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Budd Tucker, Robert Mullins, Kristin Anfinson, Louisa Affatigato, Jennifer Halder, Peter Brzeskiewicz, Edwin Stone; Investigating the pathophysiology of USH2A associated retinal degeneration with patient specific iPSCs. Invest. Ophthalmol. Vis. Sci. 2013;54(15):4054.
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Mutations in the USH2A gene are the most common cause of both Usher syndrome type II and non-syndromic USH-associated RP. As USH2A is a large highly polymorphic gene, our ability to functionally confirm that newly discovered mutations are disease causing is a critical step prior to development of gene and/or cell based therapies. This is especially true for non-exomic mutations with difficult to confirm pathogenicity at the DNA level. By combining next generation sequencing and iPSC technologies, this study was designed to determine whether mutations identified in the USH2A gene were reflected in the retinal transcript and as such were truly disease causing.
iPSCs were generated via transduction of human keratinocytes, obtained from patients with USH2A-associated retinitis pigmentosa, using the transcription factors Oct4, Sox2, C-Myc and KLF4. Capacity for retinal differentiation was determined via ICC, rt-PCR, and WB analysis targeted at detecting the markers recoverin, rhodopsin, ROM-1, R/G opsin, B-opsin, and tubulin. Pathogenicity of USH2A mutations was determined via rt-PCR and WB targeted against USH2A.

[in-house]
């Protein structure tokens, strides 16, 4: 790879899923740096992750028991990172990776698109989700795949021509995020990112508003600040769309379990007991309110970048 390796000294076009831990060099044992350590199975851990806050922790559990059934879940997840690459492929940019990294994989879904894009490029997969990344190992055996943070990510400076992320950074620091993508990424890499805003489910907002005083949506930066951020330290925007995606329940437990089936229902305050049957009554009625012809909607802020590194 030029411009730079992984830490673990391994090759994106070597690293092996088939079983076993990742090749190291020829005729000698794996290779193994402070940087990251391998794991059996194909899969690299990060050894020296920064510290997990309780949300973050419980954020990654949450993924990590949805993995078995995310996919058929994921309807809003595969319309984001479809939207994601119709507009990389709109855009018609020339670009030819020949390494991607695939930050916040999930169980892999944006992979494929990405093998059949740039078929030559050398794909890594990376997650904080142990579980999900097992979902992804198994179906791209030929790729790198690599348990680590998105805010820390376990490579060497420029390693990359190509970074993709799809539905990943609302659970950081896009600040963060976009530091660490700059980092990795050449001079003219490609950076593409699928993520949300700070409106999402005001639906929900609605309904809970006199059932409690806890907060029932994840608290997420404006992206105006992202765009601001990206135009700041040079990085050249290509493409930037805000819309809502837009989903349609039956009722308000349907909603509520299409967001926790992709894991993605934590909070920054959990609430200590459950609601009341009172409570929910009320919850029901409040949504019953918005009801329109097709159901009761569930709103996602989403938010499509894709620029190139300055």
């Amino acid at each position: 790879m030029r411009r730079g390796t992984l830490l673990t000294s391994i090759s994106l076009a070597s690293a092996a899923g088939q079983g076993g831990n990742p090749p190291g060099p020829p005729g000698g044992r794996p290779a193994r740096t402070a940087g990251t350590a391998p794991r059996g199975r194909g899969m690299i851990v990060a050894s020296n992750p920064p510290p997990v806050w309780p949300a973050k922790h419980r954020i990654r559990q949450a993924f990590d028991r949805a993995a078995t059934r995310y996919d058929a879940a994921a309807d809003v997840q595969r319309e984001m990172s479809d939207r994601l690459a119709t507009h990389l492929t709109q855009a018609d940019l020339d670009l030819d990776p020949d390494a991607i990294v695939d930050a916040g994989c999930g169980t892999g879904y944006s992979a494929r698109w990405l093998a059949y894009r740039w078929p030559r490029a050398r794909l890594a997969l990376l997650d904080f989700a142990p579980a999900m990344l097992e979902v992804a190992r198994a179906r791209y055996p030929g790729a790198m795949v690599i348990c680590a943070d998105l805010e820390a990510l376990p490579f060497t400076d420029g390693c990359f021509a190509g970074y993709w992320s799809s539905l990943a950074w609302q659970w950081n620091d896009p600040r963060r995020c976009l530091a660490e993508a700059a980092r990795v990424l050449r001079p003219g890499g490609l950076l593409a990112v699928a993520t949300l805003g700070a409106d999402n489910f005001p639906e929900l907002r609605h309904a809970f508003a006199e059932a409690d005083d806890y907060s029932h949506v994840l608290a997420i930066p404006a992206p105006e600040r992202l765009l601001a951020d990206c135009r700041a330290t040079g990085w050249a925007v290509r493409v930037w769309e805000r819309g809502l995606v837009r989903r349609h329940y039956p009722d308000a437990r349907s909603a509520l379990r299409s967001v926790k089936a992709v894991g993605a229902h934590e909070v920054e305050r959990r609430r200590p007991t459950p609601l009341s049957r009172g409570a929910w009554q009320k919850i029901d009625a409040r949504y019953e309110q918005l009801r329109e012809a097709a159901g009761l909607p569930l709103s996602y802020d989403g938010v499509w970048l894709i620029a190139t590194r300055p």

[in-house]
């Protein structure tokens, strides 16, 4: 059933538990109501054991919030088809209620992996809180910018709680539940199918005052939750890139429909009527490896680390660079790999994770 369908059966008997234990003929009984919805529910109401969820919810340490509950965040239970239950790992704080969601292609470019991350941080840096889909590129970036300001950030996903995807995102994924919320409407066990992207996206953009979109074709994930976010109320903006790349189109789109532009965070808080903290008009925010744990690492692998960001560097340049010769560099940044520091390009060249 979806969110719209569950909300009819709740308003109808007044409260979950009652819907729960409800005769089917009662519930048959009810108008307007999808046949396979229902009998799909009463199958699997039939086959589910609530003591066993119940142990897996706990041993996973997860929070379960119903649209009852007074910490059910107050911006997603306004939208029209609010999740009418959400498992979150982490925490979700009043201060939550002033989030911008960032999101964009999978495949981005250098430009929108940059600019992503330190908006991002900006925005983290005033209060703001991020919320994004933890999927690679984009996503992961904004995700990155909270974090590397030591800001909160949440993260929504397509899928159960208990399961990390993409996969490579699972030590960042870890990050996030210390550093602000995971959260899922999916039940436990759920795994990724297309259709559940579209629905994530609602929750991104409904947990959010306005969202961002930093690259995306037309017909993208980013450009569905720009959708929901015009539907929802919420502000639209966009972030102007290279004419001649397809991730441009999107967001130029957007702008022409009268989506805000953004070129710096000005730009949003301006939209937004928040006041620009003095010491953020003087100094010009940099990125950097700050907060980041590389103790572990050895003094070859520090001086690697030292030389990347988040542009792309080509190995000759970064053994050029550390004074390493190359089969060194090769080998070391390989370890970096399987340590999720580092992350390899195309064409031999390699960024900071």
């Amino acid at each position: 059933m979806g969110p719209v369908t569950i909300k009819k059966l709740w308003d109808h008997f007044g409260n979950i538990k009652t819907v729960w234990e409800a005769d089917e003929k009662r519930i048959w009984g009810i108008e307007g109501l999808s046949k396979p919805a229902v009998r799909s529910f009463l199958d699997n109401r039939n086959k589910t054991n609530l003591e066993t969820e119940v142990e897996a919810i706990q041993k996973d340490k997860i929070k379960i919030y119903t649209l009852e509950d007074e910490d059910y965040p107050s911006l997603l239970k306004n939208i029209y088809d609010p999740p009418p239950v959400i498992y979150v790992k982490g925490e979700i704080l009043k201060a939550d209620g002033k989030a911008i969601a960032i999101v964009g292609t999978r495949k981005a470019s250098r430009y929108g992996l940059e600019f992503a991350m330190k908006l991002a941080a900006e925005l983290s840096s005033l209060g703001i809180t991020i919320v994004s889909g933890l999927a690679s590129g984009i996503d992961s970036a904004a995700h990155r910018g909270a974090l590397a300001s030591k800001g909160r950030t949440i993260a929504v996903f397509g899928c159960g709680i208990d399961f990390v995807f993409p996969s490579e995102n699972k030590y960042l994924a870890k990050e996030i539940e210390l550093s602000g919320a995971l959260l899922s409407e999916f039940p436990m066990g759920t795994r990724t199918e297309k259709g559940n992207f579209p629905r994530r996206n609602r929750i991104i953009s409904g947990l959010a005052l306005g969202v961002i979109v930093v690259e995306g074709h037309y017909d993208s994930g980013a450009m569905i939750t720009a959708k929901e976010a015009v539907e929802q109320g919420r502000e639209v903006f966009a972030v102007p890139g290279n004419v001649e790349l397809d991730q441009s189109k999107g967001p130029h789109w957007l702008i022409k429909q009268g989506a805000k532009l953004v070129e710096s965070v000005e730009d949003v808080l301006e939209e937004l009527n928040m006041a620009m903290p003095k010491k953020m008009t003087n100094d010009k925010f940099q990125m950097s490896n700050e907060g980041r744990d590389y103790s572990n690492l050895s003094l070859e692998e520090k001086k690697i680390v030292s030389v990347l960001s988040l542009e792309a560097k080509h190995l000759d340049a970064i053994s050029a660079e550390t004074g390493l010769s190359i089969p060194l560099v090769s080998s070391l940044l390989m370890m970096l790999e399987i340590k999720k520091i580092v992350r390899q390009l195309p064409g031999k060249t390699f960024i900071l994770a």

iPSCs generated from a patient with suspected non-syndromic USH2A associated RP were generated. Cell lines were expanded in feeder free conditions and determined to be pluripotent based on immunocytochemical and rt-PCR pluripotency marker expression (Nanog, SSEA3, SSEA4, Tra-1-60, and Tra-1-81) and ability to generate tissues specific to all three germ layers (determined via teratoma and embryoid body formation). Following differentiation, eyecups containing both RPE and neural retina developed in vitro. Isolation of the neural retina and subsequent analysis of the USH2A transcript revealed that a suspected splice site mutation within IVS40, caused exonification of the intron and insertion of a premature stop codon. In addition, a novel mutation identified via next generation whole exome sequencing was confirmed within the iPSC derived neural retina of the patient.
By combining next generation sequencing and induced pluripotent stem cell (iPSC) technologies we have been able to definitively demonstrate the pathogenicity of two disease-causing mutations in a patient with non-syndromic USH2A associated RP. These findings have enabled us to proceed with patient specific studies focused on USH2A gene correction and photoreceptor cell replacement.
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